Throughout the whole life, but at least for twenty-five years. That is called brahmacārī-āśrama. But if one is still persistent for sex life after being trained for twenty-five years, he is allowed to marry. That is called gṛhastha-āśrama. And because he has been trained up to be detached from sex life, so, for some time he enjoys, then he gives it up. Just like Mahārāja Parīkṣit. Jahau. Virūḍhāṁ mamatāṁ jahau. There was training; therefore Parīkṣit Mahārāja could give up.
It is not so easy to give up attraction for kingdom, wife, children and motorcar and paśu, and animals, and so many . . . he was king, emperor. How much possession he had. So it is not very easy to give up the attraction for these possession. Therefore it is called virūḍhām, virūḍhāṁ mamatām. The attraction is so deep-rooted. The example is this: a tree standing. It does not want to give it up. Capture. So the attraction begins from this sex attraction. Puṁsaḥ mithunī-bhāva . . .
- puṁsaḥ striyā mithunī-bhāvam etaṁ
- tayor mitho hṛdaya-granthim āhuḥ
- (SB 5.5.8)
In the beginning there is attraction. A man wants woman, woman wants man. But as soon as they're united, that attraction becomes deep-rooted. First of all desire. At that time, the attraction is not deep-rooted, but as soon as they are united, either legally or illegally, that attraction becomes deep-rooted, virūḍhām. Puṁsaḥ striyā mithunī-bhāvam etaṁ tayor mithaḥ, as soon as they unite, hṛdaya-granthim āhuḥ, is, they, now that attraction becomes a hard knot into the heart, always thinking of, "Oh, he's my lover," "She is my lover," like that. That attraction.
So then, after they're united . . . just like one married couple, as soon as they're married or united, ataḥ gṛha. Gṛha. Gṛha means apartment, home. They must live very nicely. Then kṣetra. Kṣetra means field. Formerly there was no industry. The earning, means of livelihood, was agriculture. Everyone must have some land to produce grains, fruits, that's all; milk.
First of all, apartment; then, to maintain the expenditure, now we have invented industry or trade and so many things—pick-pocketing, killing. So many things. Formerly the means of livelihood was very simple: take some land and work little, produce your grains, and the cows are there, you take milk. So milk, vegetables, grains, your economic question is solved.
So first of all, gṛha, home; then kṣetra. Kṣetra means field. I must produce my food. Ato gṛha-kṣetra, then child. Because married life without any issue, that is not very happy. Cāṇakya Paṇḍita has said, putra-hīnaṁ gṛhaṁ śūnyam: "Family life without a child is zero." It is zero. There are . . .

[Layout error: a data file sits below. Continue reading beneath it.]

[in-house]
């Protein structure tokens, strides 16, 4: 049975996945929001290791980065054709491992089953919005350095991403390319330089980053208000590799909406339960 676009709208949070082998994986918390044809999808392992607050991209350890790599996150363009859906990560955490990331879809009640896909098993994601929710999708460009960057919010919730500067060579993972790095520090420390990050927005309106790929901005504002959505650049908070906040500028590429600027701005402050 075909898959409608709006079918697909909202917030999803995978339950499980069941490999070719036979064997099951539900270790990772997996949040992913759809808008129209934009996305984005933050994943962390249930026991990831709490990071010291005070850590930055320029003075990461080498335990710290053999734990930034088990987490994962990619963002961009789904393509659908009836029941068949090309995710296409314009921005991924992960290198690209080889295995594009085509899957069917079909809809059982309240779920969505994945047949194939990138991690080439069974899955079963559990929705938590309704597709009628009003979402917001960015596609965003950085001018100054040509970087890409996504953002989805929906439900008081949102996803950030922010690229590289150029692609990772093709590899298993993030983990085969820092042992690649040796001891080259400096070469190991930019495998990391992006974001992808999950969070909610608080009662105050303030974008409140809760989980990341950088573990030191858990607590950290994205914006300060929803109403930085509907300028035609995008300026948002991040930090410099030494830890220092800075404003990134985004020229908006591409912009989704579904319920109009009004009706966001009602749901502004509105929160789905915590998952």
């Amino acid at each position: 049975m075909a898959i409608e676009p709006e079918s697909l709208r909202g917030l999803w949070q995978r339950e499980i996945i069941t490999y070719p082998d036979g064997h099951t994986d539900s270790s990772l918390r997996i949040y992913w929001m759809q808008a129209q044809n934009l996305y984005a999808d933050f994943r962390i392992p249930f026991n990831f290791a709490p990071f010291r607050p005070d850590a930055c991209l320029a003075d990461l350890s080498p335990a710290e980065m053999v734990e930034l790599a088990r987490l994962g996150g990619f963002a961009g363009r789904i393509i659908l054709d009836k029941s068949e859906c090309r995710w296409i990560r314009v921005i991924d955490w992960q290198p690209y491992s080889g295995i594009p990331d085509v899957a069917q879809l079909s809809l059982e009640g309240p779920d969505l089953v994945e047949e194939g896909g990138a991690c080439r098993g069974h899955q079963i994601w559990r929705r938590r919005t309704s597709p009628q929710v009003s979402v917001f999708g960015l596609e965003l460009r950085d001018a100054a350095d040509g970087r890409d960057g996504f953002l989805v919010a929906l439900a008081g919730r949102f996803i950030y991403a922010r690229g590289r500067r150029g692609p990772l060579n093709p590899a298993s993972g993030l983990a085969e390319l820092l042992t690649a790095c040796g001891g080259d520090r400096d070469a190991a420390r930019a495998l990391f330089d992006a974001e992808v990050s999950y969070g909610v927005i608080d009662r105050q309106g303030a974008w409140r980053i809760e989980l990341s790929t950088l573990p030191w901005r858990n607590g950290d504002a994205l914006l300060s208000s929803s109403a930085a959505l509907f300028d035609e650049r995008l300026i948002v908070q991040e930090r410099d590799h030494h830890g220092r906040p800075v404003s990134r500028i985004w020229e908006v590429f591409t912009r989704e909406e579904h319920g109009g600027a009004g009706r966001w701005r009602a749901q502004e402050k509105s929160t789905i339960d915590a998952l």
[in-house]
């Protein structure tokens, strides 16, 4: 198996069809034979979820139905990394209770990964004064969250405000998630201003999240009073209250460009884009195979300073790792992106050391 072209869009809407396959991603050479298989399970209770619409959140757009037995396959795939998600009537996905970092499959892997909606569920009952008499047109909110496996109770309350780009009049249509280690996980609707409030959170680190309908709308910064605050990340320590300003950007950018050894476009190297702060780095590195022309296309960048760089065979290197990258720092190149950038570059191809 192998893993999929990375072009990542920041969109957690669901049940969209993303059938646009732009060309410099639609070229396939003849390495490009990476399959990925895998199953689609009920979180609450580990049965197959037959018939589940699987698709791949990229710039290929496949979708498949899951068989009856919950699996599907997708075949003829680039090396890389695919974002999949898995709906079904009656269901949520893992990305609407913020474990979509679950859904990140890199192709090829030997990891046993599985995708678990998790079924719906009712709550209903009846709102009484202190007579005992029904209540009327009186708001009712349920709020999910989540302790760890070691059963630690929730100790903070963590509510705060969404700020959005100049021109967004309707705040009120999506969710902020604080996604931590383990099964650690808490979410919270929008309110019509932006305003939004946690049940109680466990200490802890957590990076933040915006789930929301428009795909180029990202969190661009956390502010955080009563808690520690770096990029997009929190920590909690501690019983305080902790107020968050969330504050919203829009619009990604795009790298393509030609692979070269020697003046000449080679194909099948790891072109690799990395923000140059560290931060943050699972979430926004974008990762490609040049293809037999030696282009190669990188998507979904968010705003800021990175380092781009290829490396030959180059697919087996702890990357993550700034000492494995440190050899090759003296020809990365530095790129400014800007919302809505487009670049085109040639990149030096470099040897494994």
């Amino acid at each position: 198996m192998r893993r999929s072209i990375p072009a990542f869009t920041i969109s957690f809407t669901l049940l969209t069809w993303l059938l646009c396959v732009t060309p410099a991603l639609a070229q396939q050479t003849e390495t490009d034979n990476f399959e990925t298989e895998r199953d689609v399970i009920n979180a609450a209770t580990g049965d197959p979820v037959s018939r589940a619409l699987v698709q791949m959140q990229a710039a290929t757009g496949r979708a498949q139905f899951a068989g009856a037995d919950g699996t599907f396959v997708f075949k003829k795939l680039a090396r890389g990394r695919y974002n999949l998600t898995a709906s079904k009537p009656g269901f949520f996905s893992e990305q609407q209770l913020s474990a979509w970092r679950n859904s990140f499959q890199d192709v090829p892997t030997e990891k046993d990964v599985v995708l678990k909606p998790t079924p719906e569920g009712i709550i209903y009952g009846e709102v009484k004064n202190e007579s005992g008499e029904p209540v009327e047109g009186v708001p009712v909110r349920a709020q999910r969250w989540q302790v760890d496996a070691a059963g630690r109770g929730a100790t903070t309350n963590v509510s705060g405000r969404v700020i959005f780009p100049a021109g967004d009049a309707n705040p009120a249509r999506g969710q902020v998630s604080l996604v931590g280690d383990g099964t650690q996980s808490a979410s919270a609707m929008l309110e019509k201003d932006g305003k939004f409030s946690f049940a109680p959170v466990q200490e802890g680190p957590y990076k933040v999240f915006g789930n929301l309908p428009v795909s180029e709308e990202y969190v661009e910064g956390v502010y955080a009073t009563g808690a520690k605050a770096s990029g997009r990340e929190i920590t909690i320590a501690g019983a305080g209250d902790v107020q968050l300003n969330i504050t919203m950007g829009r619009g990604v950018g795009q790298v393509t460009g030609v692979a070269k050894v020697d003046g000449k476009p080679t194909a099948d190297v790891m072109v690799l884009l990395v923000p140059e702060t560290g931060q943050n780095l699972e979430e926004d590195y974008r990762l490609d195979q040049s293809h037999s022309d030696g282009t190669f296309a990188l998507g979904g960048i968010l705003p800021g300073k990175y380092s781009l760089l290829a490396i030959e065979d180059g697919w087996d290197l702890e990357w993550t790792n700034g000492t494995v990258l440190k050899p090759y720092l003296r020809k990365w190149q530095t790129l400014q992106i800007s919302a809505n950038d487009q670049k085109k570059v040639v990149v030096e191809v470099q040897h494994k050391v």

He has calculated some zeros. First zero is, avidyaṁ jīvanaṁ śūnyam: "One who is not educated, his life is zero." Avidyaṁ jīvanaṁ śūnyaṁ. Diśaḥ śūnyā abāndhavāḥ. You are going to some touring, visiting, but if where you are going, if there is no temple or friend, then your touring will be zero. Therefore Indian system is when they are tourist, they go to different pilgrimages, or some friends' house.
Avidyaṁ jīvanaṁ śūnyaṁ diśaḥ śūnyā abāndhavāḥ putra-hīnaṁ gṛhaṁ śūnyam. And you have married, but if there is no issue, then it is zero. Putra-hīnaṁ gṛhaṁ śūnyam. Sarva-śūnyā daridratā. And if you have no money, then everything is zero. Even in spite of having a home or child or education . . . there are so many educated; if they have no employment, their life is zero.
So, ato gṛha-kṣetra-sutāpta-vittaiḥ (SB 5.5.8). As soon as we are united, male and female, then these things are required: nice home or apartment, some field for producing food, then some friends, suta, then children. Children, friends . . .
Then money also. Without money . . . because without money, everything will be zero. In this way, just like a tree gradually expands his root, so our attraction, that male-female attraction, becomes deeply rooted by these things, gṛha-kṣetra-sutāpta-vittair janasya moho 'yam.
This is illusion. This is illusion. Janasya moho 'yam ahaṁ mameti (SB 5.5.8), this mamatā: "This is 'I'; this is mine." And one day, the Mr. Death will come, he'll break everything, smash everything. We forget that. But we want to remain here with this sense of "I" and "mine." But Bhagavad-gītā says, Kṛṣṇa says that, "These rascals who are not God conscious, and creating ahaṁ mameti, very, very big scheme to become happy, the whole happiness is dismantled by Me as death." Kṛṣṇa ultimately comes as death. Just like Hiraṇyakaśipu, he was planning so many things, but Nṛsiṁha-deva appeared as death and smashed everything. Everything.
Therefore, when Prahlāda Mahārāja was offered material benediction, so he said: "My dear Lord, what You are offering me? I have already seen all these things. My father was so powerful that even demigods would be threatened by his red eyes, and he expanded his influence all over the universe. But You have finished it within a second. So why shall I ask for such benediction? If You want to give me some benediction, please engage me in some service of Your servant. That is real benediction."